She did not take the conventional path to Marquette, but now that she’s here, junior setter Elizabeth Koberstein wants to lead the volleyball program forward.
“I just try to play my best and lead by example and give my hitters every opportunity to score,” Koberstein said. “That’s just my goal in general.”
Koberstein, a graduate of Madison West High School, was the No. 3 recruit in the nation among setters coming out of high school in 2010. Marquette recruited her, but Koberstein elected to play at Kentucky. However, after two seasons barely seeing the court, she needed a change.
“I have a lot of respect for Kentucky and for that program,” Koberstein said. “I wasn’t playing and I wasn’t happy. I wasn’t fully me there. I couldn’t fully let go and be free and play.”
So Koberstein – or, as her teammates call her, “Bisky” – entered the recruitment pool yet again. This time, Marquette had the leg up.
“I was re-recruited as a college player, which was still not a fun process,” Koberstein said. “It was stressful. It was between three schools. At one school I saw myself as a student, at one school I saw myself as an athlete and at Marquette I saw myself as both.”
The key for Koberstein was her familiarity with coach Bond Shymansky, who recruited her both times as she decided where she would play volleyball.
“I felt really comfortable with Bond because he recruited me in high school,” Koberstein said. “He was obviously a really friendly, charismatic guy, and coming on the recruiting trips here, I felt like I was at home. I always feel like he’s on my side.”
Since her arrival at Marquette, that comfort has continued for Koberstein on the court.
She has played every minute of all nine games in 2012 and is averaging 11.58 assists per set, which ranks her No. 19 in the country. She credits her success to her confidence from playing college volleyball before at Kentucky.
“I have a lot more confidence as a junior because I’ve been in the college game. I’ve had bad days, I’ve had worse days, I’ve had hard conditioning days and easy lifting days,” Koberstein said. “I’ve seen it all pretty much, just in a different facility with different people.”
Koberstein also gives a lot of credit to her teammates for her early success.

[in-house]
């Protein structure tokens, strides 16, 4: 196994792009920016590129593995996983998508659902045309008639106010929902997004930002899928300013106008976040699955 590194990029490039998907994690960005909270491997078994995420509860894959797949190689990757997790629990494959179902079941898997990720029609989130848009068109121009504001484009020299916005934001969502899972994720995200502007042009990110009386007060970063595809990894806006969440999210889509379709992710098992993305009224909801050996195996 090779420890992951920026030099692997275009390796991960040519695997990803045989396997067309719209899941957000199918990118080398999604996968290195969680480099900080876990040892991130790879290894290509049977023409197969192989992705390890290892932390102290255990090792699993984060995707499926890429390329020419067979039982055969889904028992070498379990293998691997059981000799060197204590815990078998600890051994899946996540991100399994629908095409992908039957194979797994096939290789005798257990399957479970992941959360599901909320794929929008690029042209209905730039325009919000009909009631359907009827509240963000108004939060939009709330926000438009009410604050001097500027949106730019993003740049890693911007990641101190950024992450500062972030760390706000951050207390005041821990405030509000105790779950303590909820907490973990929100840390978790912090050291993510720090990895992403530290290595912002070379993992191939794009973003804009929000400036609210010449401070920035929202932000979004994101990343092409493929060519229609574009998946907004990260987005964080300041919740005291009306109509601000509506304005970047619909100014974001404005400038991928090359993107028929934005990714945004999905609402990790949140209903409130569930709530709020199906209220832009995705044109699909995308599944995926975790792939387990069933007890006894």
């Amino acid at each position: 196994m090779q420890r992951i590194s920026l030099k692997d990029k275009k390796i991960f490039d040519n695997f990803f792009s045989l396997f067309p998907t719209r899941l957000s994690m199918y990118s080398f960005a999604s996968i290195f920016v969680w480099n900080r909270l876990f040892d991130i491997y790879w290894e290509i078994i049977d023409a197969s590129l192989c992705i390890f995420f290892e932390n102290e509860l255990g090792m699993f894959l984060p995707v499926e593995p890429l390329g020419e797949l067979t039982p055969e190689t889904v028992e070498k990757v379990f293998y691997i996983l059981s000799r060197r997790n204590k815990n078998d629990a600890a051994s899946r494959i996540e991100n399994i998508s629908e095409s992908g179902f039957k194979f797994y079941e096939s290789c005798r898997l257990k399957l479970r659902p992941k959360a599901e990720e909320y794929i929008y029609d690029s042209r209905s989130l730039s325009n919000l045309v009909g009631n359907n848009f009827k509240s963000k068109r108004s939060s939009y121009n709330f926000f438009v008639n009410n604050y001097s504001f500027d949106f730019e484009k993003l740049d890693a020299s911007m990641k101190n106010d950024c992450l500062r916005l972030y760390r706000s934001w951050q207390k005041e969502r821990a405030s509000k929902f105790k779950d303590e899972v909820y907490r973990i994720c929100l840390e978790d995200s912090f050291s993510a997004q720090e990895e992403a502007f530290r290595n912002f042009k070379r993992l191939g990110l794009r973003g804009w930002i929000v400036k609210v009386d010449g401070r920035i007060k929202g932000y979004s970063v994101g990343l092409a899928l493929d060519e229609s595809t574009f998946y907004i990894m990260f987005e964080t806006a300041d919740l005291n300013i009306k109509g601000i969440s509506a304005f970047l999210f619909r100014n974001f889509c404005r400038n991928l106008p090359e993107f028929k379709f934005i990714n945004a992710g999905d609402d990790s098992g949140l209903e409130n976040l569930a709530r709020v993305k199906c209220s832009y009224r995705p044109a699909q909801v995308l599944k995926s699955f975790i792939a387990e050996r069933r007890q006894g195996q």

“To get an assist I have to have a great pass and someone has to get a kill,” Koberstein said. “I always say my stats are a great representation of how the team is doing. If I have a great game, it’s really because the people around me are having a great game.”
The people around her are impressed with how smoothly she has adjusted to a new system. Shymansky loves how Koberstein’s connection with the hitters has progressed.
“You can see the fluidity and the connection is coming along,” Shymansky said. “The same way a quarterback has to throw to a wide receiver, it doesn’t matter if they’re the two best players in the game until they work together (if) they’re not in sync and they don’t have the connection.”
Two of those hitters, senior middle Dani Carlson and freshman outside Erin Lehman, gave glowing reviews of Koberstein’s progress in the offense.
“I think it’s good for where we’re at,” Carlson said. “It’s hard to play with a new setter and for her to be setting to a different hitter that she’s never set to before. We need constant communication as to where I need it and what she wants to do.”
“It’s so much fun” Lehman said. “Bisky is one of those setters where she can be 20 feet off the net in the opposite direction and she’ll still get you the ball where you want it to be. It’s awesome having a setter like that.”
As for Koberstein, she feels her team has limitless potential.
“We don’t have a ceiling,” Koberstein said. “We want to win the Big East regular season, we want to win the Big East Tournament and we want to win the national championship.”